Monday, January 11, 2010

My Hill Country Assurances: First Words and Advertising Signs

by Terry Thornton

My first word was probably "Esso" but I said it like my father, Garfus Thornton, who never pronounced it "S.O.", the initials fo Standard Oil. Garfus always spelled out the word "E - S - S - O." He would say when traveling, "I see an E - S - S - O sign up ahead. I'm going to stop and get some gas."

So I'd bet my first words were "E - S - S - O." I think I was in college before I brought myself to saying the simple "S O" for this widely recognized advertising sign.

Thornton Store at Parham sold Standard Oil products. Hal Moore was the distributor for Standard Oil Projects in Amory; his delivery trucks made regular runs to Parham suppling the store with gasoline in two grades, bulk oil, kerosene, and cans of oil. Other products such as aviation fuel were also available.

The only time we bought aviation fuel from Mr. Moore was when the bi-plane that was flying cross country landed in a nearby hayfield when it ran out of gas. The pilot walked to the store and Garfus carried him to town and Mr. Moore supplied the aviation fuel.

But back to the ESSO signs that once were everywhere. Little kids learned to recognize signs and "read" them because there were colorful and, in many cases, the signs were illuminated making them stand out at night. Before the time of sensory overload of billboards and outdoor advertising, the simple gasoline signs such as ESSO were those I learned to read.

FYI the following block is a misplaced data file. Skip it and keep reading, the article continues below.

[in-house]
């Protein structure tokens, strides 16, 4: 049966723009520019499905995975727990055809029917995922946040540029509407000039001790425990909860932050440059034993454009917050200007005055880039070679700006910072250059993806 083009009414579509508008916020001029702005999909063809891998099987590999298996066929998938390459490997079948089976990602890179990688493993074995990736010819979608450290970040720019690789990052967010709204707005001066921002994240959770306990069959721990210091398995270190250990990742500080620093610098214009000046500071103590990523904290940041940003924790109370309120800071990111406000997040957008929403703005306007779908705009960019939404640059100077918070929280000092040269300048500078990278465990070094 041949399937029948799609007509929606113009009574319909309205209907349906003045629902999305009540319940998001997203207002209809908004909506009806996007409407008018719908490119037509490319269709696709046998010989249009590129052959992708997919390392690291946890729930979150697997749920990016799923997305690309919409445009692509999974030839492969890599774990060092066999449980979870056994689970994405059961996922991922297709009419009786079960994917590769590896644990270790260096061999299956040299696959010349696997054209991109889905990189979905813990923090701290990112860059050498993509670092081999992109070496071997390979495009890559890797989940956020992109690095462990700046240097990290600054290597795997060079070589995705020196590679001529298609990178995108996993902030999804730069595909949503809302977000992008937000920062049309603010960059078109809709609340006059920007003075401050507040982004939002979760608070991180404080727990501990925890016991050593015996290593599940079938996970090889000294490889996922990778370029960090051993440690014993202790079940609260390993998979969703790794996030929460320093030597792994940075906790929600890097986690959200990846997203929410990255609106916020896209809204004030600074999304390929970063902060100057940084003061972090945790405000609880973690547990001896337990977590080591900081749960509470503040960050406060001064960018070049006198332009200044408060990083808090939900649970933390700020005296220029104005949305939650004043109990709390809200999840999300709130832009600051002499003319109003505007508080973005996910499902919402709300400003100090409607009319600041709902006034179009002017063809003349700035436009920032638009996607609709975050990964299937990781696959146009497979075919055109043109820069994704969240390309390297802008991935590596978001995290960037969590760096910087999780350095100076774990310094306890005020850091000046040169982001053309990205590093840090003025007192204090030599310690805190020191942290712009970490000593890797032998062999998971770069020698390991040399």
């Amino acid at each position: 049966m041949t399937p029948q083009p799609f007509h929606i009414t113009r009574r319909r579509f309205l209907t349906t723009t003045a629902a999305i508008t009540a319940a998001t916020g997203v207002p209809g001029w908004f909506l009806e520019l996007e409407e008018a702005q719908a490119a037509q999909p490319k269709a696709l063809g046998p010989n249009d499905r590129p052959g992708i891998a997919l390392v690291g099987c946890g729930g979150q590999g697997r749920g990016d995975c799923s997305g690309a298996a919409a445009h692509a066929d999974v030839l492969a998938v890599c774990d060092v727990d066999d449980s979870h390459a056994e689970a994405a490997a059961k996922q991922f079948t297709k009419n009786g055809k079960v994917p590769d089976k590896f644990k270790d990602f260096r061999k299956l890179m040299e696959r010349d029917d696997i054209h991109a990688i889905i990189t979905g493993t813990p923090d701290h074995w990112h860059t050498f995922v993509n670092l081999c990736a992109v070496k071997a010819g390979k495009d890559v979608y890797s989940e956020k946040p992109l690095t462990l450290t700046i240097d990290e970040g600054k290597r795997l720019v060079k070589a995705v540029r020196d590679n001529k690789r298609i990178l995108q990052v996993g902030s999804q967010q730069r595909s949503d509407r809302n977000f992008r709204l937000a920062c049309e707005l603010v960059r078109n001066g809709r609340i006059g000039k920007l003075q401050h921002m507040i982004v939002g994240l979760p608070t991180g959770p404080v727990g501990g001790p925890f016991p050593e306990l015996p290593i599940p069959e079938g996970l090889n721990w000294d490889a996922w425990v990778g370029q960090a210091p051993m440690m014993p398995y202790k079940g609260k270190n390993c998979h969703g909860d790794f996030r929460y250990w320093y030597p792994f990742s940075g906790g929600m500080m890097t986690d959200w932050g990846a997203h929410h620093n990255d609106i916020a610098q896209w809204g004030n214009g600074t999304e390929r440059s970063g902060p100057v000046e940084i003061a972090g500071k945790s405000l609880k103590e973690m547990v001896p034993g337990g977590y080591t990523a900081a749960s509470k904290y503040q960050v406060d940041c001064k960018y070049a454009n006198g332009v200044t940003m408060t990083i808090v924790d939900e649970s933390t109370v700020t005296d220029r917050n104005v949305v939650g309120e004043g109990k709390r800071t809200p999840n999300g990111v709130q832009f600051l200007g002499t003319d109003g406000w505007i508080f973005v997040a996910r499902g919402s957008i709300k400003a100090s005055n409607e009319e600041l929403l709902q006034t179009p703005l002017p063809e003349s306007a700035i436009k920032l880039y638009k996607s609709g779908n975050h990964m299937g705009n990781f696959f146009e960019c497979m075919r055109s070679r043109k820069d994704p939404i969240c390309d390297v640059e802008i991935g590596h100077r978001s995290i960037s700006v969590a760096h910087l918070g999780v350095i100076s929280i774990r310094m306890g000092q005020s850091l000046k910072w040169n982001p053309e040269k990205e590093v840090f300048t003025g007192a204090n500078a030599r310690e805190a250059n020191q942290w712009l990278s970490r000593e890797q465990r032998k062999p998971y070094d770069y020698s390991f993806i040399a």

My grandchildren, however, learned to "read" McDonalds!

While driving yesterday through Kemper County, Mississippi, on Highway 45, I stopped and photographed the building below because of the service station advertising sign still attached. It is not that old a sign --- but the oil company it advertised is --- Texaco Oil. Of course I remember the jingle to the Texaco songs on radio and early TV --- and was a regular viewer of Milton Berle whose show opened with the singing men of Texaco. The "Star of the American Road" was a slogan of a more recent advertising from the Texaco company --- and about all that is left of this old service station is "Star of the American Road."

Wonder how many children learned to read "Star of the American Road" as their first words?

Do you remember the first sign you learned to "read?"

Esso logo photograph captured from Wikipedia; click to access.

Star of the American Road photograph, Kemper County, Mississippi, by Terry Thornton, Fulton, Mississippi, January 10, 2010.

Texaco and Star of the Open Road, Wikipedia; click to access.

1 comment:

Dorene from Ohio said...

I sure do!!

When I was a kid, we had a "Stop Ahead" sign right across the road from our house. Before I could read, I would sit and try to re-create the letters with paper and crayons. I asked my parents what "Stop Ahead" meant....
but at age 5, I didn't quite understand that it just meant a stop sign was just up the road.